The papers and newscasts on Wednesday morning were filled with stories about how just incredibly focused the Biden people are on the rollout of the vaccinations of American kids from the ages of 5 to 11 (once the science guys give absolutely final approval).
Yessiree, Bob: They’re working so hard! I know this because Surgeon General Vivek Murthy told me so on the “Today” show this morning. “We’re working really hard” talking to doctors and nurses and teachers and the like, he said.
Also: They’re shortening needles to make them less scary for kids! They’re developing a whole new model that doesn’t involve mass vaccination sites!
Yes, they’re all just working their Zoom ring lights to the bone going on TV show after TV show, and you know how tiring that can be.
There’s a reason for the intensity and omnipresence of this specific PR rollout. The Bidenites are desperate to change the focus of the national political conversation.
On Wednesday, the Real Clear Politics poll average had Joe Biden at 42 percent approval — only three points higher than Donald Trump’s on the same day in his first year in 2017 and a full 10 points lower than Barack Obama’s 52 percent on Sept. 20, 2009.
That’s a bad Biden number. Very bad.
Obama’s high approval ratings in his first year helped create the long-term momentum that secured him a second term in 2012 despite the fact that he lost 4 million voters off his 2008 total. For his part, Trump gained voters from 2016 to 2020 and still lost because he was never able to climb out of the hole he dug himself in 2017.
Biden’s in a hole.
What the Bidenites know is there’s one issue on which Biden finds himself with a net positive approval rating. In FiveThirtyEight’s poll average, his handling of COVID stands at 49 percent.
The people who approve of Biden in this regard, we can surmise, are happy with the vaccines and with their own vaccinations and support the imposition of vaccine mandates on others.
The problem is that the vaccination of kids 5-11 does not fall in the same category as the necessary vaccinations of adults.
The number of kids who get really sick from COVID, and the number who have died from it, is vanishingly small. Some 724,000 Americans are dead of COVID. The number under the age of 18: 542.
That’s seven one-hundredths of one percent.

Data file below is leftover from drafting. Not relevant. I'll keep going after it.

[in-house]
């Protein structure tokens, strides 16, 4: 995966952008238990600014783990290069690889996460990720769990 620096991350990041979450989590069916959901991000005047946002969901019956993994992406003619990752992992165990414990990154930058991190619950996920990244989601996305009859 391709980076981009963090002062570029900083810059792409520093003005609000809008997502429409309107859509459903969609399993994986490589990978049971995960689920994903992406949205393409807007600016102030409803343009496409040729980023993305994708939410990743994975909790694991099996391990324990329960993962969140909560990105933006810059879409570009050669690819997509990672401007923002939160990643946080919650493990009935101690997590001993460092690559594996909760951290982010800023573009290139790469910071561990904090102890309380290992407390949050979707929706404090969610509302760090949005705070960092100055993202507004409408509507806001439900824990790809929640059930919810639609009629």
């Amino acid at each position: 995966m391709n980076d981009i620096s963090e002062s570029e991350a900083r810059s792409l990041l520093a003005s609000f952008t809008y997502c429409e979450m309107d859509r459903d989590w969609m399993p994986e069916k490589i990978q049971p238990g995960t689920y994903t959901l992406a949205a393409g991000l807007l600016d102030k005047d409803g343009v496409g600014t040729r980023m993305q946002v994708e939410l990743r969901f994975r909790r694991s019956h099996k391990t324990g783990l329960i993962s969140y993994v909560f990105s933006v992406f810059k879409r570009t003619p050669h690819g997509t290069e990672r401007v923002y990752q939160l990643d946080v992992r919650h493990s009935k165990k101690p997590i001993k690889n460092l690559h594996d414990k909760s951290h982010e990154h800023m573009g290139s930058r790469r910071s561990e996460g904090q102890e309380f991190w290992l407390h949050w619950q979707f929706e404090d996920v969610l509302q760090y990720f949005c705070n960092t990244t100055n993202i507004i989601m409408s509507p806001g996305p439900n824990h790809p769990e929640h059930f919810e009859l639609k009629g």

Yet Murthy is eager to make it seem as though the vaccination of children is of primary importance. “Every child who’s vaccinated is one fewer child who is susceptible to the risk we see right now where so many kids have gotten COVID, thousands have been hospitalized — and sadly we’ve lost hundreds of children to COVID.”
Every death of a child is a tragedy. But trying to frighten people by using the phrase “hundreds of children” when you’re talking about a disease that has killed hundreds upon hundreds of thousands over the age of 18 is an egregious case of emotional misrepresentation.
And consider the false sentiment he expressed immediately afterward: “COVID has disrupted our kids’ lives. It’s made school harder. It’s disrupted their ability to see friends and family. It’s made youth sports more challenging. By getting our kids vaccinated we have the prospect of protecting them but also getting all of those activities back.”
The disruptions here were deliberate choices made by public-health officials — and what we know about them now is that they were the wrong choices. They were unnecessary then, and to the extent that they are ongoing, they are unnecessary now. In 2020, officials had the excuse that they didn’t really know better. Now they do. But they’re still using children as a political tool.
Look, I will be happy to see my 11-year-old get vaccinated, and will arrange it first thing when it is made available. But mostly that’s about putting him in the position to be free of the behavioral and social burdens that have been improperly placed on him by the one-size-fits-all regulatory madness of the public-health bureaucracy that is now trying to generate a panic around childhood vaccinations to try to save their own — and Joe Biden’s — diminishing credibility.
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